2004 Denver Annual Meeting (November 7–10, 2004)

Paper No. 12
Presentation Time: 4:45 PM


HYATT, James A.1, DRZEWIECKI, Peter A.2, SCHROEDER, Timothy J.2, CORON, Cynthia R.3 and FLEMING, Thomas H.4, (1)Environmental Earth Science, Eastern Connecticut State Univ, 83 Windham Street, Willimantic, CT 06226, (2)Environmental Earth Sciences Department, Eastern Connecticut State Univ, 83 Windham Street, Willimantic, CT 06226, (3)Earth Sciences, Southern Connecticut State Univ, 501 Crescent Street, New Haven, CT 06515, (4)Department of Earth Sciences, Southern Connecticut State University, New Haven, CT 06515, hyattj@easternct.edu

Introductory Earth Science classes commonly serve multiple purposes including fulfilling general education requirements, improving science literacy, drawing majors to the discipline, and, for many students, providing an initial exposure to field-based science. However, educating the broad spectrum of traditional and mature students attracted to these classes, as well as students with disabilities, presents significant pedagogical and logistical challenges. For example, access to and maintenance of laboratory mineral collections can be difficult and costly, while ensuring ADA compliance at field sites may not be possible. Furthermore, even under the best of circumstances, integrating classroom discussion, laboratory analysis, and field observation in ways that are meaningful to a diverse student body is difficult.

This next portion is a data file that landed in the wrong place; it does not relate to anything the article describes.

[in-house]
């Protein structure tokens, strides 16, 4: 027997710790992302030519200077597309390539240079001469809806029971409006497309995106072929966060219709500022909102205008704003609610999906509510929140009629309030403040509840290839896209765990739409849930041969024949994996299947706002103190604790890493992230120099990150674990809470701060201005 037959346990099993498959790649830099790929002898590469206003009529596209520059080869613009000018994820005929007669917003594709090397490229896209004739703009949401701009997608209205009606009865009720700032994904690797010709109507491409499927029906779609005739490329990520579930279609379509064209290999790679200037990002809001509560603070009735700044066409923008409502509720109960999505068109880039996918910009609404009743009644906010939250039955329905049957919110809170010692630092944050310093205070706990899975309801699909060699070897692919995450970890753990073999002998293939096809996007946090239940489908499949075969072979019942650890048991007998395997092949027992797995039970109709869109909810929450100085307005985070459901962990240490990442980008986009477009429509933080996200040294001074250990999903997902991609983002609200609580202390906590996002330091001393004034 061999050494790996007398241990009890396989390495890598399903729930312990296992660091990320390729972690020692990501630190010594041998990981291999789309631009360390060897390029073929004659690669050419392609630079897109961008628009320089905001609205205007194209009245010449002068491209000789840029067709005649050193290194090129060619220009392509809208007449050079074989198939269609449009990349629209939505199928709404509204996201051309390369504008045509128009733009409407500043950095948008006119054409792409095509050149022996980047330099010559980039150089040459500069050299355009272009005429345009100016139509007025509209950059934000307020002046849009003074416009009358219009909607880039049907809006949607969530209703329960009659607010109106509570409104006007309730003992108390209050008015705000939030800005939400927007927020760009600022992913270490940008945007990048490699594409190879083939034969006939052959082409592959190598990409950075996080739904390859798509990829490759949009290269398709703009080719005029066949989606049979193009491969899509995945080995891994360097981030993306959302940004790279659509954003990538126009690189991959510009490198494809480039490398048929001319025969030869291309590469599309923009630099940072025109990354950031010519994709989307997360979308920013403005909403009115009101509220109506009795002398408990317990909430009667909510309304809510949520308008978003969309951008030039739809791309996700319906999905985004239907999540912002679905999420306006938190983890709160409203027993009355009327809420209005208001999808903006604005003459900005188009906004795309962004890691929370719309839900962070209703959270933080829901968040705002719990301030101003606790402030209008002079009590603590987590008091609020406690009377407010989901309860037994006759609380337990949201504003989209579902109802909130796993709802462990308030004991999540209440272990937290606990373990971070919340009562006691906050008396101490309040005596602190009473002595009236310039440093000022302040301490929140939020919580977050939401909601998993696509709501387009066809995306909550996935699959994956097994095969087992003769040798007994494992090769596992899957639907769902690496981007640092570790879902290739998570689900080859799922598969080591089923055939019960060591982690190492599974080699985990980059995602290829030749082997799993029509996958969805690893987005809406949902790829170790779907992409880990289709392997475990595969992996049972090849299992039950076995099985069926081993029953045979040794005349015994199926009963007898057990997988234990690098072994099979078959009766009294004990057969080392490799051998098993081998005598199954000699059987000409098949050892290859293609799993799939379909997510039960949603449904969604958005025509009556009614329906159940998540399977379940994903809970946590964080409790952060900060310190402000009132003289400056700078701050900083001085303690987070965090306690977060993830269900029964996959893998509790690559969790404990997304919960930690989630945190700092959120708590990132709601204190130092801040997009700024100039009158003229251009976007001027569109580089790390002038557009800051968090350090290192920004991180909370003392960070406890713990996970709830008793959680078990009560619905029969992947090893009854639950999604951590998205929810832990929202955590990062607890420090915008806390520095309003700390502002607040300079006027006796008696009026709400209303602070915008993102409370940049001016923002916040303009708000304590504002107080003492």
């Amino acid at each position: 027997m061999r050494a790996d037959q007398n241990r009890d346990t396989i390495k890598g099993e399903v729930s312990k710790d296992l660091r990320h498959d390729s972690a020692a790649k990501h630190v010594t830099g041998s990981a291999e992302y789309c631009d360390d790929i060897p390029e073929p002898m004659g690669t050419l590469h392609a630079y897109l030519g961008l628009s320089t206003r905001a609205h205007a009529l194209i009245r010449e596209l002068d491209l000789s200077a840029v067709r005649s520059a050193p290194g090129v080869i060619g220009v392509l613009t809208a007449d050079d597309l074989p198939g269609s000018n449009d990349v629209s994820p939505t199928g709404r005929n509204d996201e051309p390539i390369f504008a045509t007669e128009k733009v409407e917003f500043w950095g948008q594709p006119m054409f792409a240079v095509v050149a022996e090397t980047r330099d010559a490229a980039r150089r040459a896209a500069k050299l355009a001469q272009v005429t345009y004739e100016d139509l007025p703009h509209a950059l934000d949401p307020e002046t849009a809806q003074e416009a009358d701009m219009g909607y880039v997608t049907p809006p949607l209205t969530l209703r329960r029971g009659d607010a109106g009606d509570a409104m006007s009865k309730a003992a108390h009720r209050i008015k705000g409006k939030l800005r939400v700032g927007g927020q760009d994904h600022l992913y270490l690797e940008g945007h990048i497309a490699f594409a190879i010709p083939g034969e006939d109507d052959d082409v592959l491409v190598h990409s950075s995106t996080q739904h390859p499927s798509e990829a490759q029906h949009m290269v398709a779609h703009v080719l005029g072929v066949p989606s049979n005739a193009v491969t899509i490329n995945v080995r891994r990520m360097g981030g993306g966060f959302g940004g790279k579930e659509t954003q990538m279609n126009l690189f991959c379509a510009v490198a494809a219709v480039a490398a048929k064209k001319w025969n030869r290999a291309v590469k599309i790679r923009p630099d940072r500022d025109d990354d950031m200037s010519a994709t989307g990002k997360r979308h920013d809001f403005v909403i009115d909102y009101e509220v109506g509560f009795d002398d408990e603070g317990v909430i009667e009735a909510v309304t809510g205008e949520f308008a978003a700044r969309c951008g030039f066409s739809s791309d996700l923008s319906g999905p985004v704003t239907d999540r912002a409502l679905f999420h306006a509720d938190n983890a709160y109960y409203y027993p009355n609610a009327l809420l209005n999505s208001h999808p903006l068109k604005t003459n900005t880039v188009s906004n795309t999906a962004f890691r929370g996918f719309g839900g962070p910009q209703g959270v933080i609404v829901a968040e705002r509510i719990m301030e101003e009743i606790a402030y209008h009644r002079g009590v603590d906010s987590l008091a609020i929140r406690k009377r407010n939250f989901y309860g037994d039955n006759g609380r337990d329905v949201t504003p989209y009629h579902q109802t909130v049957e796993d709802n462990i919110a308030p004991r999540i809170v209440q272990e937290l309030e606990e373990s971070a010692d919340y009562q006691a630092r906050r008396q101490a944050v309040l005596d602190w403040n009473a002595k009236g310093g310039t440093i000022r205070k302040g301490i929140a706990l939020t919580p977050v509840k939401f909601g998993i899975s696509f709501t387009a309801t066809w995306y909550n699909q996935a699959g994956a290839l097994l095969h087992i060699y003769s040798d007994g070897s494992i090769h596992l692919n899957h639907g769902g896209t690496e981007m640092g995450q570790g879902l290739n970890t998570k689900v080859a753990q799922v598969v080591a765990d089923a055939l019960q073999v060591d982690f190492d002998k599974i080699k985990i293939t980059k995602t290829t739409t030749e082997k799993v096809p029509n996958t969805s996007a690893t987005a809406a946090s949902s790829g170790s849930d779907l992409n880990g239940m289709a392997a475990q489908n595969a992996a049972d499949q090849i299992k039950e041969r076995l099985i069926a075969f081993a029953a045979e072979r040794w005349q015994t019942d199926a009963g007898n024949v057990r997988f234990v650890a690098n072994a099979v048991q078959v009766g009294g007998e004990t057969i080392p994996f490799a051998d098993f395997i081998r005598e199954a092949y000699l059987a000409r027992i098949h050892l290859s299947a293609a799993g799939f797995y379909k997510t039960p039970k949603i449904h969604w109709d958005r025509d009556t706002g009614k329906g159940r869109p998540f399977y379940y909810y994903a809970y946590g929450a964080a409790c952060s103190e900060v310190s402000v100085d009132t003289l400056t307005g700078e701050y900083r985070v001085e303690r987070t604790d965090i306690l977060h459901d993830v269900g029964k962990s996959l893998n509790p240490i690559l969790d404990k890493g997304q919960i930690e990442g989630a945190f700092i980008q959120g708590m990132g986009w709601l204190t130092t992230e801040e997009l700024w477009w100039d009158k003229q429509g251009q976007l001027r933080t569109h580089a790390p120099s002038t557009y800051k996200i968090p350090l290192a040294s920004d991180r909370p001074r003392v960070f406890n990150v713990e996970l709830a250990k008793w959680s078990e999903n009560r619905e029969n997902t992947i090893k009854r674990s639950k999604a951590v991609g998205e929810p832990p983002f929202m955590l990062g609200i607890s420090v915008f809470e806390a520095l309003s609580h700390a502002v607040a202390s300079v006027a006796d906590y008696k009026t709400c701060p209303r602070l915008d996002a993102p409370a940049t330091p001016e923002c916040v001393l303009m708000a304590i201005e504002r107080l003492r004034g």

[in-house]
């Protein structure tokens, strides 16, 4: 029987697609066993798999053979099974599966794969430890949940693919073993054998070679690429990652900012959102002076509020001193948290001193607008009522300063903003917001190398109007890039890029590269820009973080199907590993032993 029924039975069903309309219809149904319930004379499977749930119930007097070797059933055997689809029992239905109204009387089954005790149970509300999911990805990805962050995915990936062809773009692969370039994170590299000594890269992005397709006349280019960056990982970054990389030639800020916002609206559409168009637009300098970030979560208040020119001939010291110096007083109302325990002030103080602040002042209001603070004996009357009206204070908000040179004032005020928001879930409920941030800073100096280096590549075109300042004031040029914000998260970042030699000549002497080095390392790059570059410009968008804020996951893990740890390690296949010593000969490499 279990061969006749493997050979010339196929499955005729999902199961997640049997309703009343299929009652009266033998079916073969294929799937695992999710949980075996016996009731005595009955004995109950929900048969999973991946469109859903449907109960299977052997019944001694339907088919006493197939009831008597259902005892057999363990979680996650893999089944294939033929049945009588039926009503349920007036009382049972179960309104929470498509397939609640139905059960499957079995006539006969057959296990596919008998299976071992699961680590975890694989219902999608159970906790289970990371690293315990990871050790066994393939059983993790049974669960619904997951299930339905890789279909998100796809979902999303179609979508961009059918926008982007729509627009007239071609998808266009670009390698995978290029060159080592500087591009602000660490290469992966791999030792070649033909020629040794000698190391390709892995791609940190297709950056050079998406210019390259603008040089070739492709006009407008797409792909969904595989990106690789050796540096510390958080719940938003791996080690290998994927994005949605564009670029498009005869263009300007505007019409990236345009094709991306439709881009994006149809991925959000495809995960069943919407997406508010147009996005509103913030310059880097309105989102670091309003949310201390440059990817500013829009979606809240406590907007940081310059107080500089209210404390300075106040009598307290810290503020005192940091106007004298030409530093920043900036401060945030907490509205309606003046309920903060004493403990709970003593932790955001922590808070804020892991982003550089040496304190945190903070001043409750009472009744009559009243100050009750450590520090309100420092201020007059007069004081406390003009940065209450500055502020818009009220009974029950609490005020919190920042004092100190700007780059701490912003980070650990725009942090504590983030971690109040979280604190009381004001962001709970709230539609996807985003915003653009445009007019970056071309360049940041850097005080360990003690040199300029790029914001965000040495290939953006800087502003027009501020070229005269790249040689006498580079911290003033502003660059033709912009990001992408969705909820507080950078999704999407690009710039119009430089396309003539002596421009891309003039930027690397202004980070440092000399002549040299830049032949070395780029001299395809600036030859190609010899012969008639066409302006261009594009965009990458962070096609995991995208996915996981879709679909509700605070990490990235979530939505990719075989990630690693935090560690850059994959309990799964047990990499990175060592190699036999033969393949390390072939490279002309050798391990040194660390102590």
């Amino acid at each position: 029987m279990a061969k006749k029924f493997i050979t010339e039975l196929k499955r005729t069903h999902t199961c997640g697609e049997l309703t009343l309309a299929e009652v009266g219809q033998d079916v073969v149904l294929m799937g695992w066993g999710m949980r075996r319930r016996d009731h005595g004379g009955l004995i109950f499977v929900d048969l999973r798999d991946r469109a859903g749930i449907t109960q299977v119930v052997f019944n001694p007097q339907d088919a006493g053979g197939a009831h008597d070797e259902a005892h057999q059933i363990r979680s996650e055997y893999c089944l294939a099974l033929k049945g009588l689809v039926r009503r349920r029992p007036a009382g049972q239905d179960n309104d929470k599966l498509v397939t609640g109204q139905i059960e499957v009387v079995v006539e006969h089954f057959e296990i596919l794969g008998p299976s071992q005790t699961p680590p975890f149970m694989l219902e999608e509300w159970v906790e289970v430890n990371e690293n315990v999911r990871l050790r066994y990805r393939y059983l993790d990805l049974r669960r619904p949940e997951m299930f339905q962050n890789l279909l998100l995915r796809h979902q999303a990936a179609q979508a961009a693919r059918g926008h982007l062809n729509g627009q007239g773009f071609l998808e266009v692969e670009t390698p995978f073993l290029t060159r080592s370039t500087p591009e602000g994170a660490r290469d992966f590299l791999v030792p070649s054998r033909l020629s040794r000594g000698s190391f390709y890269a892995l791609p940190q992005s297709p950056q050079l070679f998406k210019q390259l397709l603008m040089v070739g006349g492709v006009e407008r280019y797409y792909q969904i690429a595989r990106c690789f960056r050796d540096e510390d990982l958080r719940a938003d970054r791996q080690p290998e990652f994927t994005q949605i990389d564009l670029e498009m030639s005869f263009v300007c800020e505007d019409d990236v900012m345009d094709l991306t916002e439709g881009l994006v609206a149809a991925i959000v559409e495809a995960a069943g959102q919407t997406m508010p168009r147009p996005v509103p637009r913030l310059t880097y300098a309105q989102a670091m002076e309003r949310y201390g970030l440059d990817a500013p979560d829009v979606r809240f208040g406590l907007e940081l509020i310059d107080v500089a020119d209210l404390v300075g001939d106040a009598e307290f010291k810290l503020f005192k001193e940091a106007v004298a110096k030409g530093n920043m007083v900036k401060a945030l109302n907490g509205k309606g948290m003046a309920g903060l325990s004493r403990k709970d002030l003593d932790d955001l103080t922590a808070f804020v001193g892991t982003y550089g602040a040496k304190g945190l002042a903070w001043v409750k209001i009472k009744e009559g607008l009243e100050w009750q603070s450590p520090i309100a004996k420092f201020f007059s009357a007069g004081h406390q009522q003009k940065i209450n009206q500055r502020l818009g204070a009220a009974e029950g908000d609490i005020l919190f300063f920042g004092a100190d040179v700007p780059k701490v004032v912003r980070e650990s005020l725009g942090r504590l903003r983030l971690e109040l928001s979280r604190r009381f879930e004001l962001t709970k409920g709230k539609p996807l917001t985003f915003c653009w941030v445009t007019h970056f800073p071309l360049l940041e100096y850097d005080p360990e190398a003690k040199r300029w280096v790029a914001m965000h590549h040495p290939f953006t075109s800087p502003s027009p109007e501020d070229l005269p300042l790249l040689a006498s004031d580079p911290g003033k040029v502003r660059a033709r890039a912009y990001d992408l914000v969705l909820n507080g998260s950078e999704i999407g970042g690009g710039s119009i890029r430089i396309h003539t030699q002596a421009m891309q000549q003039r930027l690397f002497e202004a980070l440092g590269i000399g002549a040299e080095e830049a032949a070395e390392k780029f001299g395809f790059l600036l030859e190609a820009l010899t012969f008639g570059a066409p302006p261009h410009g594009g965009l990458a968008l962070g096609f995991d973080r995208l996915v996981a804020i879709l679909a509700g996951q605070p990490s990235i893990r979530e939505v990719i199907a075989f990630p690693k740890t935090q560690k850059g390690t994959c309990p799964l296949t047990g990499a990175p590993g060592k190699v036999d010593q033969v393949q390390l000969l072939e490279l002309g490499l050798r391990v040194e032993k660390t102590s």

This presentation describes and demonstrates selected aspects of a web-accessible learning tool developed to improve students’ abilities in identifying minerals and in relating laboratory and field-based activities to the natural history of Connecticut. This work is part of a new partnership between two CSU institutions with a shared interest in liberal arts education and in developing a better understanding of the environment. We make extensive use of digital video and high quality imagery acquired both in the field and in a state-of-the-art digital television studio. Our mineral identification module includes both explanations of mineral properties and actual testing capabilities for several standard (e.g. luster, streak, hardness, cleavage/fracture) and special mineral properties (e.g. magnetism, reaction with acid, iridescence, density, etc.). We emulate approaches used in the laboratory, and plan to include web-tracking capabilities that will allow us to assess learning pathways used by our students. We also include a virtual field trip (VFT) module that features short video vignettes with expert commentary. These VFT’s include examinations of minerals exposed in outcrop, sedimentary records of environmental change, glacial landforms, rift-valley volcanic and sedimentary rocks, and aspects of the structural geology of Connecticut.